In June of July of last summer the Adirondack Park Agency held a series of public hearings into the future of the Finch lands. Fierce behind-the-scenes debates were already underway, with local government leaders pushing for a big chunk of wild forest lands that would include motorboats on the Essex Chain Lakes. Multiple sources within the DEC and the Park Agency say that state officials were also far apart on how to structure the deal. 

Then, in September, Cornell environmental law professor and APA commissioner Dick Booth began arguing that state law would likely preclude any wild forest designation for the Essex Chain lakes.

Governor Andrew Cuomo made a surprise visit to the Adirondacks in September 2013 to talk about the Finch Pruyn deal.
Governor Andrew Cuomo made a surprise visit to the Adirondacks in September 2013 to talk about the Finch Pruyn deal.
On September 26, Governor Cuomo made another surprise visit to the Park, meeting with local government leaders in North Creek and then huddling with green leaders at Follensby Park near Tupper Lake. "I wanted to hear from the experts on the matter before I made any decision and that's why I came up today," Cuomo said.

At the time, local government leaders say they needed the governor to understand that their priorities weren’t being met.  Randy Douglas, chair of the Essex County board of supervisors said, "I think the mood today is, look, we're willing to sit down, we're willing to negotiate, but we've to have cordial conversations and open minds going into them."

But that visit by the governor was controversial.  It seemed to telegraph a lack of confidence in the APA’s staff and in Park Agency chairwoman Lani Ulrich, who wasn’t included in the meetings. Also, the governor specifically excluded some green leaders.  David Gibson, with the group Adirondack Wild, says his organization wasn’t at the table. "The governor chose to inviite certain people to meet with him and with local government," Gibson said. He noted that former Governor Pataki included all environmental groups in past talks over controversial issues.  "This governor chooses another kind of process," he added.

No one is suggesting that Governor Cuomo violated state law by intervening in the process and Peter Bauer with the group Protect the Adirondacks has defended the governor’s decision to hold those closed-door talks. But Bauer also says that Cuomo’s hands-on role led to a compromise deal which actually violates a number of state regulations. "No matter how quickly the APA and the DEC lined up behind the governor's vision, that doesn't change what the law is," Bauer said.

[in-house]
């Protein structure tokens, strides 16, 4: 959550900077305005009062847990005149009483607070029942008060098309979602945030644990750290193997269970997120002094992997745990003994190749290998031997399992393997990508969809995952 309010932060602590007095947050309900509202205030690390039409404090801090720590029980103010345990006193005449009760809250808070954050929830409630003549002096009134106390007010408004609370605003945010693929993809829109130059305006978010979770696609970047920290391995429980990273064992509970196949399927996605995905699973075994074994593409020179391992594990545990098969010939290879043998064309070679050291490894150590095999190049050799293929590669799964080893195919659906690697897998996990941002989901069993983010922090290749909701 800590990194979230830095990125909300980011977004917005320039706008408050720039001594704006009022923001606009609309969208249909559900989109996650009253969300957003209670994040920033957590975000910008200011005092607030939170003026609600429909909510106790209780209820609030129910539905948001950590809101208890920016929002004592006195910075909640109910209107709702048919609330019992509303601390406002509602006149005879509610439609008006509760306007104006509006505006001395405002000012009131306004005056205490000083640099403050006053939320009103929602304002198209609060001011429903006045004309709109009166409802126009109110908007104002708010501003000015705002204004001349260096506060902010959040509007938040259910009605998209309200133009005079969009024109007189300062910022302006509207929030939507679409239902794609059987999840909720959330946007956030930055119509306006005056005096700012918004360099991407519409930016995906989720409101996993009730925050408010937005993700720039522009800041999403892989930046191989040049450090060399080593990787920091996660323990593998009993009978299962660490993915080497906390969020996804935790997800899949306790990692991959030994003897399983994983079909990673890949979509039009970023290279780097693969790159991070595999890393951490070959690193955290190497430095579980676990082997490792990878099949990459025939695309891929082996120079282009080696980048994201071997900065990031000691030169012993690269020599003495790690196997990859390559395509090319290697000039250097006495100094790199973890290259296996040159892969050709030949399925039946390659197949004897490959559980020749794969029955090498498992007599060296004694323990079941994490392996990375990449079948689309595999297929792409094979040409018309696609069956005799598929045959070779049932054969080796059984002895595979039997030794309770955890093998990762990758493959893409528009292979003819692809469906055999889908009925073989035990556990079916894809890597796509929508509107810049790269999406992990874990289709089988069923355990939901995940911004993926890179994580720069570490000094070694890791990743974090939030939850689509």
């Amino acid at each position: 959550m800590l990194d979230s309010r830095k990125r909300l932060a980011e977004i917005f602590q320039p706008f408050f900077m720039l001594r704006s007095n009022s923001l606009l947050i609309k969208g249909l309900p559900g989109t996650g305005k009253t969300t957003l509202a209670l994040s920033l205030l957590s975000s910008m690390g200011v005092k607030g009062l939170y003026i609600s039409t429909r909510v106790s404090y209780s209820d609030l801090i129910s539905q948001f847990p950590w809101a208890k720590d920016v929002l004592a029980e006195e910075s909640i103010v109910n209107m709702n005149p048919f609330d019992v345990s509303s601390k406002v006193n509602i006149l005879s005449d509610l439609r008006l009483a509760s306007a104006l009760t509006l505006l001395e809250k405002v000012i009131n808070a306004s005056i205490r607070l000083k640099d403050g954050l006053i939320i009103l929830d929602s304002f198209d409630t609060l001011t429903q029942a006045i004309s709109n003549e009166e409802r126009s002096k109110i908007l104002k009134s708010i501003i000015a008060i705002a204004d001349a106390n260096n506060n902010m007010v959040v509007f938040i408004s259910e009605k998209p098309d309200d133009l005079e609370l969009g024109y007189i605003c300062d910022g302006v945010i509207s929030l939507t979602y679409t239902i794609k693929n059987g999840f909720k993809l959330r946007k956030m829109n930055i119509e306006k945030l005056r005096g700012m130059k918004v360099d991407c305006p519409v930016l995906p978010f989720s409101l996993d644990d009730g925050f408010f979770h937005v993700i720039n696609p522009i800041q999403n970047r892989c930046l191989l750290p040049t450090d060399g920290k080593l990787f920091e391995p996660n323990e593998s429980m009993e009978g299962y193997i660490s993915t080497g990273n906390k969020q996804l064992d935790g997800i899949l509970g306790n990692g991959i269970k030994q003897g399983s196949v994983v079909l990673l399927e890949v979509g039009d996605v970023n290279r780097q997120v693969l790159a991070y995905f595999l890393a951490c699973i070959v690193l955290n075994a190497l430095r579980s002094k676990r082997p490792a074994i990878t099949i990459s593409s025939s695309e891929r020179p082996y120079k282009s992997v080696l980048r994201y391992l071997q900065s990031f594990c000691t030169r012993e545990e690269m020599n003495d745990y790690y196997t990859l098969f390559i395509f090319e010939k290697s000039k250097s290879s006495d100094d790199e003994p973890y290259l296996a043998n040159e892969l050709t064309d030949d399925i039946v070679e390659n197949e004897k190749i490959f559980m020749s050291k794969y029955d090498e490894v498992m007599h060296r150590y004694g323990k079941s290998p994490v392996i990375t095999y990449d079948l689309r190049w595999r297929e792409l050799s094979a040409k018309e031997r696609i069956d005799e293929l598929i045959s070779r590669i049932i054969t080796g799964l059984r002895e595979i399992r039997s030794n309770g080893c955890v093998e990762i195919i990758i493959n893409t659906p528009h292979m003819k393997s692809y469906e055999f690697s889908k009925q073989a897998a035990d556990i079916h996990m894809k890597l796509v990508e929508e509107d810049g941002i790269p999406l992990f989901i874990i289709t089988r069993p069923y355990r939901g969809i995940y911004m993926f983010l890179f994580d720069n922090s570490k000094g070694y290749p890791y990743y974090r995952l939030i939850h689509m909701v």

Conservation commissioner Joe Martens says he thinks the governor’s role in crafting the final deal was instrumental, "It kept people talking not only about the futur of that region, but the future of the Park."

Martens says he also thinks the DEC will be able to make after-the-fact changes to state rules that will make the Finch compromise work – including a plan to build a controversial snowmobile bridge over the wild Cear River. "We've expressed a lot of confidence and we woudn't have recommended this as a possibility if we didn't think it was possible," Martens siad.

During his visit to Saranac Lake on Sunday, Governor Cuomo talked about his decision to take an active role in crafting the Finch deal.  He acknowledged that he had grown frustrated with the slow process that usually surrounds land classification in the Adirondacks, "The advisors who have been through this before said this was going to be years," he recalled.

Cuomo took credit for convincing many of the factions in the Park to agree to broad terms that established a vast wilderness and primitive area, while also allowing for snowmobiles and other forms of recreation access. "We sat some people down, we started to have conversations, we said let's see if we can find a middle way.  Theycame up with a relatively consensus solution, sent it to the APA, the APA approved it, record time," the governor said.

The end result of the governor’s involvement was a deal that most environmentalists and most government leaders in the Park supported – a rare moment of accord in the Park’s often combative culture. Governor Cuomo is expected to sign off on the classification deal by the end of the month.